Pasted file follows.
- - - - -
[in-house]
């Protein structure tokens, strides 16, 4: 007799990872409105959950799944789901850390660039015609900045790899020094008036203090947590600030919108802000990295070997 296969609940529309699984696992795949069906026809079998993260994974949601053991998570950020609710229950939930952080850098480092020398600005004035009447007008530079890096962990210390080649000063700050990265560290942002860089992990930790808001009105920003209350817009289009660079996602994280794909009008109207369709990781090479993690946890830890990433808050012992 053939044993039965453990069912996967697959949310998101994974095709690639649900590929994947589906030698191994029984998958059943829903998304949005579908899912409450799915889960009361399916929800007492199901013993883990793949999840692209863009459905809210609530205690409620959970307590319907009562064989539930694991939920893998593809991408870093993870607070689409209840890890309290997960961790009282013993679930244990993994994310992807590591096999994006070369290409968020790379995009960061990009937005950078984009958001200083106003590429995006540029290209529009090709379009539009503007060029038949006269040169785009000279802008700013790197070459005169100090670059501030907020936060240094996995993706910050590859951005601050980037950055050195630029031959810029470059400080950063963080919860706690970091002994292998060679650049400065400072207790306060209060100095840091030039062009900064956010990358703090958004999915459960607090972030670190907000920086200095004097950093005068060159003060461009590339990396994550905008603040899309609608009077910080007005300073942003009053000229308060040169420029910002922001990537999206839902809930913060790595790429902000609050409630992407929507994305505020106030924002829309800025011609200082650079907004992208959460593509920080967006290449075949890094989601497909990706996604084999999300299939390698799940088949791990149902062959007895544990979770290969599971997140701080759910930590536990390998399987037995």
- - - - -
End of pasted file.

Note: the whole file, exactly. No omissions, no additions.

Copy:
[in-house]
């Protein structure tokens, strides 16, 4: 007799990872409105959950799944789901850390660039015609900045790899020094008036203090947590600030919108802000990295070997 296969609940529309699984696992795949069906026809079998993260994974949601053991998570950020609710229950939930952080850098480092020398600005004035009447007008530079890096962990210390080649000063700050990265560290942002860089992990930790808001009105920003209350817009289009660079996602994280794909009008109207369709990781090479993690946890830890990433808050012992 053939044993039965453990069912996967697959949310998101994974095709690639649900590929994947589906030698191994029984998958059943829903998304949005579908899912409450799915889960009361399916929800007492199901013993883990793949999840692209863009459905809210609530205690409620959970307590319907009562064989539930694991939920893998593809991408870093993870607070689409209840890890309290997960961790009282013993679930244990993994994310992807590591096999994006070369290409968020790379995009960061990009937005950078984009958001200083106003590429995006540029290209529009090709379009539009503007060029038949006269040169785009000279802008700013790197070459005169100090670059501030907020936060240094996995993706910050590859951005601050980037950055050195630029031959810029470059400080950063963080919860706690970091002994292998060679650049400065400072207790306060209060100095840091030039062009900064956010990358703090958004999915459960607090972030670190907000920086200095004097950093005068060159003060461009590339990396994550905008603040899309609608009077910080007005300073942003009053000229308060040169420029910002922001990537999206839902809930913060790595790429902000609050409630992407929507994305505020106030924002829309800025011609200082650079907004992208959460593509920080967006290449075949890094989601497909990706996604084999999300299939390698799940088949791990149902062959007895544990979770290969599971997140701080759910930590536990390998399987037995």